Also mentioned was the issue of reporting results to in-force policyholders. Respondents report difficulties in getting updated reports. Some advisors actually encourage clients to use one of the available model investment allocations because otherwise carriers are unable to provide reports on customized allocations.
Many advisors see life insurers lagging 401(k) or mutual fund providers in the area of reporting variable account information. Fluctuating markets of recent years appear to have fueled the demand for more sophisticated illustration and reporting capabilities to help producers and consumers make better decisions on when to choose variable products, and about proper funding and diversification.
Overall, advisors describe VL as having become a more difficult sale as a result of recent financial market trends.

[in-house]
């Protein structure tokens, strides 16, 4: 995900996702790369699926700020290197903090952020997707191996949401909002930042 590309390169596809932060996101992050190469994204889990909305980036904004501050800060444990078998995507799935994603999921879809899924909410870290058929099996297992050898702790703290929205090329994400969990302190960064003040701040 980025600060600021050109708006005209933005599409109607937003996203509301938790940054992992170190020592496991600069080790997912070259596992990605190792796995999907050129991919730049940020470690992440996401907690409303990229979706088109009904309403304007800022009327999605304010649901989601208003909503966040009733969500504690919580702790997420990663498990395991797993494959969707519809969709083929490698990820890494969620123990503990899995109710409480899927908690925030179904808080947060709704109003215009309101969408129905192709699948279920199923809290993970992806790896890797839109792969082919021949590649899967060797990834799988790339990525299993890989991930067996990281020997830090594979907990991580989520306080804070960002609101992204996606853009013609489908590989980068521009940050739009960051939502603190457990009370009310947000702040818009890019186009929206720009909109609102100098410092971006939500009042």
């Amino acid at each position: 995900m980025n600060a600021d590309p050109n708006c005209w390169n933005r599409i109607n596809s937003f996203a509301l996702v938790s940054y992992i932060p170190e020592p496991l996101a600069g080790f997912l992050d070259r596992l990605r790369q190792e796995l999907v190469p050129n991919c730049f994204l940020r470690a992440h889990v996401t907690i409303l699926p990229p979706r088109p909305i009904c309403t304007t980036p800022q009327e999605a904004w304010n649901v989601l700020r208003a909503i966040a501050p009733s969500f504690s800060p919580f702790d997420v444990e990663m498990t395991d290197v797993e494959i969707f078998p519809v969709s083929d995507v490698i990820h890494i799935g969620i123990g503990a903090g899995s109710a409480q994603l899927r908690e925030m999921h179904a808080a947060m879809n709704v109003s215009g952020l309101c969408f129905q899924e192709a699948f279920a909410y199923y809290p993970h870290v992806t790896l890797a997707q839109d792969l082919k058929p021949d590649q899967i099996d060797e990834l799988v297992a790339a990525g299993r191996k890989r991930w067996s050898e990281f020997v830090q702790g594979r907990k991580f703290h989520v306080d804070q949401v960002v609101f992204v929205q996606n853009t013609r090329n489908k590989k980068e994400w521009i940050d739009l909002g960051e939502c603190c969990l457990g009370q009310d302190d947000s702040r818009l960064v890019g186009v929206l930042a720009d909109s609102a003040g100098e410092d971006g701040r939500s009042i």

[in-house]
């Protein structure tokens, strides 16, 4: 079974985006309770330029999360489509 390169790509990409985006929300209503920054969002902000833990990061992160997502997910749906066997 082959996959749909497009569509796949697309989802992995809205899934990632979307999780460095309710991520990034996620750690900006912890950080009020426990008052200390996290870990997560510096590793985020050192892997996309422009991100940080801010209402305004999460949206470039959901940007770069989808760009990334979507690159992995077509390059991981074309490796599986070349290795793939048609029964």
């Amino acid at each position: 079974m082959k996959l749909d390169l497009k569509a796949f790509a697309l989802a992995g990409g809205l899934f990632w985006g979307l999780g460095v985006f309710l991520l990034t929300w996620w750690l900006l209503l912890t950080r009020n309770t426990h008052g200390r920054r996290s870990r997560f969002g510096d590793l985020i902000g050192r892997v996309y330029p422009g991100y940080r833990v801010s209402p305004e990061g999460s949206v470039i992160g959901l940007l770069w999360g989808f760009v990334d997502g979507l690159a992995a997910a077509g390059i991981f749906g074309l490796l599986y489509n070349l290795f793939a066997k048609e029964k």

How should VL carriers respond? Enhanced guarantee features in VL products do seem helpful to advisors in some cases. However, advisors seem most interested in carrier help providing information and tools to help educate clients about the product. Better policy in-force reports and updates appear to be a particularly pressing need. There is also considerable interest in illustration and simulation tools that move away from the grossly unrealistic straight-line return assumptions. At another level, simpler and more transparent VL products would also help.
Joseph A. Gareis, CLU, ChFC, is a consultant specializing in market research at Milliman Inc. in Hartford, Conn. He can be reached via e-mail at [email protected].
Reproduced from National Underwriter Edition, April 16, 2004. Copyright 2004 by The National Underwriter Company in the serial publication. All rights reserved.Copyright in this article as an independent work may be held by the author.